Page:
If your body had a fuel tank like a car, what would your tank say? Is it full? Half a tank? Almost Empty? Beeping at you with red lights because it’s so empty? Take a moment to think about how full is your personal energy fuel tank.
Listen at work and you might hear a colleague or friend say: “I’m so tired but I’ve got so much work to do, I just can’t stop for lunch” or “I worked all weekend” or “I feel so depleted”. These are all flashing lights that your fuel tank is moving towards empty. Clearly, sometimes we just have to push through a big project, but can we push smarter and think more intentionally about our energy?
Harvard Business Review published an article titled Manage your Energy Not Your Time by Tony Schwartz and Catherine McCarthy. They work with the Energy Project which states that 74% of employees are experiencing an energy crisis. In the Manage your Energy article they write…
“To effectively reenergize workforces, organizations need to shift their emphasis from getting more out of people to investing more in them, so they are motivated—and able—to bring more of themselves to work every day. To recharge themselves, individuals need to recognize the costs of energy-depleting behaviors and then take responsibility for changing them, regardless of the circumstances they’re facing.”
The Energy Project advocates for companies to invest in employees’ core needs “so they’re freed, fueled and inspired to bring more of themselves to work every day.”
One way to take responsibility for our own energy is to know our top strengths AND activate them towards the tasks or relationships at hand. For example, let’s say one of your top strengths is having honest conversation with your closest colleagues and friends. Consider building your day around activating this strength. Perhaps, start your day with a meaningful conversation. Next, spend some time doing a task that may not be as energizing but don’t plow through the rest of the day on that task. Break your day up by activating some of your other strengths. For example, perhaps another strength is problem solving. Take a break for the low energy activity and get recharged by working a tricky problem your team is facing. I encourage people to plan their days in these waves of high and lesser energy.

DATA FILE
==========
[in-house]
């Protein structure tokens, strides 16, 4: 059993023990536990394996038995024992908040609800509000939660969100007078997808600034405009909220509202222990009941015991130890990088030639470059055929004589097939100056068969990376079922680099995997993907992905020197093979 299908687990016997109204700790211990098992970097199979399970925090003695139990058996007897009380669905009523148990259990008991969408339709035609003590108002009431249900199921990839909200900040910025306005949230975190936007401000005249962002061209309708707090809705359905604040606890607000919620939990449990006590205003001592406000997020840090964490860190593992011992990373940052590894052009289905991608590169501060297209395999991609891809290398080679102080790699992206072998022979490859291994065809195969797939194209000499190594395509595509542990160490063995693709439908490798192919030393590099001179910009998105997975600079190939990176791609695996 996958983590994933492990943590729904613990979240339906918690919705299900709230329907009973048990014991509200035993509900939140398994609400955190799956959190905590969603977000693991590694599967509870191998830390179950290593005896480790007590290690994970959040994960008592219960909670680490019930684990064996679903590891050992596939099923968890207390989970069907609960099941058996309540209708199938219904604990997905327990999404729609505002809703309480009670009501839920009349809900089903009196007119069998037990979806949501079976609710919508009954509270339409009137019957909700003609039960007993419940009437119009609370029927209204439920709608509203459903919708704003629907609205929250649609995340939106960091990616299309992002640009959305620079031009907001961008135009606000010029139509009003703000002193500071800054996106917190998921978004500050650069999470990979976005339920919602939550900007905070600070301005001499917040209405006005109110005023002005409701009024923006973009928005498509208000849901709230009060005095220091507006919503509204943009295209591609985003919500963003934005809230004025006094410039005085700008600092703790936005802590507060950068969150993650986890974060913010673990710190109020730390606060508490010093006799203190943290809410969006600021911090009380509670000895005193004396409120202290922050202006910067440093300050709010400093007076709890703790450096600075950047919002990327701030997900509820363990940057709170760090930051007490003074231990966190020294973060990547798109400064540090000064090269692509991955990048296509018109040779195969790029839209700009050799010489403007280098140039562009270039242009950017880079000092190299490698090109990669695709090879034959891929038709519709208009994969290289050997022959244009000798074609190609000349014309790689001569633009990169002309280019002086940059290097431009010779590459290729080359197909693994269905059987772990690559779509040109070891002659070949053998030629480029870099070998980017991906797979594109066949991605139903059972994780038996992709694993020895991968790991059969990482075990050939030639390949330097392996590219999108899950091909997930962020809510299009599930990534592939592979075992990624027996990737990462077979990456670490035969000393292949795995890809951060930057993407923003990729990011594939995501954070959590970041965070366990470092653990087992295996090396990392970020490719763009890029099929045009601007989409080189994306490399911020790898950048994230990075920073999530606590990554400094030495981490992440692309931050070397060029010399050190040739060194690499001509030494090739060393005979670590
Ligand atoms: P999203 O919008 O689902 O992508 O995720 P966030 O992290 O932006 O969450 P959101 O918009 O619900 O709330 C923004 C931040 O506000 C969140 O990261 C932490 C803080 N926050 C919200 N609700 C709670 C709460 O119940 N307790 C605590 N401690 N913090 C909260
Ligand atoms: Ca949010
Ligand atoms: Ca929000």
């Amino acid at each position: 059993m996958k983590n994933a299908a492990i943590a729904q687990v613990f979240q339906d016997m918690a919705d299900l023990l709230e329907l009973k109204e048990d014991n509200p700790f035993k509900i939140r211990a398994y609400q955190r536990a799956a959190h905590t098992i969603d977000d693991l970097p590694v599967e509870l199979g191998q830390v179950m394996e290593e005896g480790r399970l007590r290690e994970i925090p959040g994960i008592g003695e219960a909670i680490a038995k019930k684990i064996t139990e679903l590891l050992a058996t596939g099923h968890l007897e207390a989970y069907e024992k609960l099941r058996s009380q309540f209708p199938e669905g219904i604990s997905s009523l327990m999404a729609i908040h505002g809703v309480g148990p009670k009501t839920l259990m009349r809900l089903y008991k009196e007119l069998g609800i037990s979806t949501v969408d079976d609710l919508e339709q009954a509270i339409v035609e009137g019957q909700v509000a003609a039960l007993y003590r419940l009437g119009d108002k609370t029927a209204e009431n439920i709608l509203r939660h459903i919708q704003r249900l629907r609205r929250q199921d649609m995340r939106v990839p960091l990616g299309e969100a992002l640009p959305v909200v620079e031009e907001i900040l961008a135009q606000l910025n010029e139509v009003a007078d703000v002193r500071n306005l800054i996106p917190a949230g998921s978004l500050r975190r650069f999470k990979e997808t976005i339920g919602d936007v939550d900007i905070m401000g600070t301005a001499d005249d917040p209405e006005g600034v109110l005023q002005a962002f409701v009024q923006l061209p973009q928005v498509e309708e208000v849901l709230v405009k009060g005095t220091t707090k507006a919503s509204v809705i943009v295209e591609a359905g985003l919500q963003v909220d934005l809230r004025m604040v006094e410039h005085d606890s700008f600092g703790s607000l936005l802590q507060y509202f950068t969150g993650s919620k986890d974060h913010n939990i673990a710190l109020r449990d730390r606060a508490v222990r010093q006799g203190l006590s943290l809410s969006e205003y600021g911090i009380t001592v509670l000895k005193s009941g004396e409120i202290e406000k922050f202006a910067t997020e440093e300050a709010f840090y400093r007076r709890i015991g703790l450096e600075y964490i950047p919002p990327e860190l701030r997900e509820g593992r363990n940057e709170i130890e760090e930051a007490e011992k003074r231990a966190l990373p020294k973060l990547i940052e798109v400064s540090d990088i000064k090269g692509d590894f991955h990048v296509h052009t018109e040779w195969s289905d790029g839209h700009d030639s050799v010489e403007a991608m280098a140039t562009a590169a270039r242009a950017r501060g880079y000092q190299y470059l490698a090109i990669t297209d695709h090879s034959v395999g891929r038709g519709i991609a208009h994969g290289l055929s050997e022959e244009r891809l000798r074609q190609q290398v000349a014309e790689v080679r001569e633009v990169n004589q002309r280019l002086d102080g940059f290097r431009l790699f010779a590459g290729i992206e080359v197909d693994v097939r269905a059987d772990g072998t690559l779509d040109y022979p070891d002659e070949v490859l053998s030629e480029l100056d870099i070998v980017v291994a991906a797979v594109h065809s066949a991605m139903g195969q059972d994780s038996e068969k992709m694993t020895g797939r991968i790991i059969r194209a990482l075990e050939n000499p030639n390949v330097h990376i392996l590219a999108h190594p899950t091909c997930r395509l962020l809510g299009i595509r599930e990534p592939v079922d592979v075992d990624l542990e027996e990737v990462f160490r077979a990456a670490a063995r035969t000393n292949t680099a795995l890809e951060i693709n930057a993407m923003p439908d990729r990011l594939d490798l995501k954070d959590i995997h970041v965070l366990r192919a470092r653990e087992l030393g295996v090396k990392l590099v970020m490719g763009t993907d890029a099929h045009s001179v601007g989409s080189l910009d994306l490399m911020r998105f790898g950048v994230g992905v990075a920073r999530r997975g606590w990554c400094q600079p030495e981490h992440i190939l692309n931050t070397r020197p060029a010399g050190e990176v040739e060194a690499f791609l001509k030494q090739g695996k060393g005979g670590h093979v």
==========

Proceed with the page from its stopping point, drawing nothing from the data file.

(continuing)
Imagine a big wave crashing on the beach- tons of energy is released. Thats you using one of your top strengths, high energy and performance. Now imagine a break in the surf; calmer water. This is you doing a task that may not be as high of energy for you. Stay with the task for no more than an hour and then shift to a high energy strength and activity.
Riding the waves of energy throughout your day is one way to take responsibility for your energy. And by all means, take the Energy Project’s advice…work together to set limits around work, good rest, exercise and proper nutrition.
Try refueling your energy tank more intentionally every day. See what happens to your energy during the day if you strategically position high energy and high performance activities throughout your day.
Happy Surfing and enjoy being “freed, fueled and inspired”.